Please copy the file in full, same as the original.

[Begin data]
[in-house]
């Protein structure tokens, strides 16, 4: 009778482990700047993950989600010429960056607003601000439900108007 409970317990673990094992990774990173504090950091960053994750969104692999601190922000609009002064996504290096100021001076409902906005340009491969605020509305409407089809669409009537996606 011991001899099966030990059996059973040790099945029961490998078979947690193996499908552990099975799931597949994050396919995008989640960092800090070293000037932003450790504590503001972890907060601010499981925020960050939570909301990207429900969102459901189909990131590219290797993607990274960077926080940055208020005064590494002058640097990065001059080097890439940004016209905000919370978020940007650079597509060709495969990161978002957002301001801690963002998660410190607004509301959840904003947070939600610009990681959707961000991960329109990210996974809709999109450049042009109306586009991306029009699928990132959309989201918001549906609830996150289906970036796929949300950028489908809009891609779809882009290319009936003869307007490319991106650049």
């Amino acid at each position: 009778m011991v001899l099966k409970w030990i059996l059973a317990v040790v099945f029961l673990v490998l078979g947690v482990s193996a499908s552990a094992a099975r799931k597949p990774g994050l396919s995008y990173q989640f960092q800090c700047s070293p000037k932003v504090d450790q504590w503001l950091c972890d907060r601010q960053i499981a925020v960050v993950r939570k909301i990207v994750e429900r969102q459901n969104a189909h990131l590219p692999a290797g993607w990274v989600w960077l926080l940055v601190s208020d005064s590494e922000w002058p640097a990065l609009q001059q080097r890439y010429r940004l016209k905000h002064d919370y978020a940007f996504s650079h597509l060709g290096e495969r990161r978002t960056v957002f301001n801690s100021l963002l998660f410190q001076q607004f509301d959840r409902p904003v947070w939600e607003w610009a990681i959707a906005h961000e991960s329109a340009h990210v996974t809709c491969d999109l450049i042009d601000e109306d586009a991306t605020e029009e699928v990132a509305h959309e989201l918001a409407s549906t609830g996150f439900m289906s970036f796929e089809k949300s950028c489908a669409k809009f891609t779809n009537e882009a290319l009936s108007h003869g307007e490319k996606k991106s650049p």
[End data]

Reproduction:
[in-house]
């Protein structure tokens, strides 16, 4: 009778482990700047993950989600010429960056607003601000439900108007 409970317990673990094992990774990173504090950091960053994750969104692999601190922000609009002064996504290096100021001076409902906005340009491969605020509305409407089809669409009537996606 011991001899099966030990059996059973040790099945029961490998078979947690193996499908552990099975799931597949994050396919995008989640960092800090070293000037932003450790504590503001972890907060601010499981925020960050939570909301990207429900969102459901189909990131590219290797993607990274960077926080940055208020005064590494002058640097990065001059080097890439940004016209905000919370978020940007650079597509060709495969990161978002957002301001801690963002998660410190607004509301959840904003947070939600610009990681959707961000991960329109990210996974809709999109450049042009109306586009991306029009699928990132959309989201918001549906609830996150289906970036796929949300950028489908809009891609779809882009290319009936003869307007490319991106650049």
């Amino acid at each position: 009778m011991v001899l099966k409970w030990i059996l059973a317990v040790v099945f029961l673990v490998l078979g947690v482990s193996a499908s552990a094992a099975r799931k597949p990774g994050l396919s995008y990173q989640f960092q800090c700047s070293p000037k932003v504090d450790q504590w503001l950091c972890d907060r601010q960053i499981a925020v960050v993950r939570k909301i990207v994750e429900r969102q459901n969104a189909h990131l590219p692999a290797g993607w990274v989600w960077l926080l940055v601190s208020d005064s590494e922000w002058p640097a990065l609009q001059q080097r890439y010429r940004l016209k905000h002064d919370y978020a940007f996504s650079h597509l060709g290096e495969r990161r978002t960056v957002f301001n801690s100021l963002l998660f410190q001076q607004f509301d959840r409902p904003v947070w939600e607003w610009a990681i959707a906005h961000e991960s329109a340009h990210v996974t809709c491969d999109l450049i042009d601000e109306d586009a991306t605020e029009e699928v990132a509305h959309e989201l918001a409407s549906t609830g996150f439900m289906s970036f796929e089809k949300s950028c489908a669409k809009f891609t779809n009537e882009a290319l009936s108007h003869g307007e490319k996606k991106s650049p």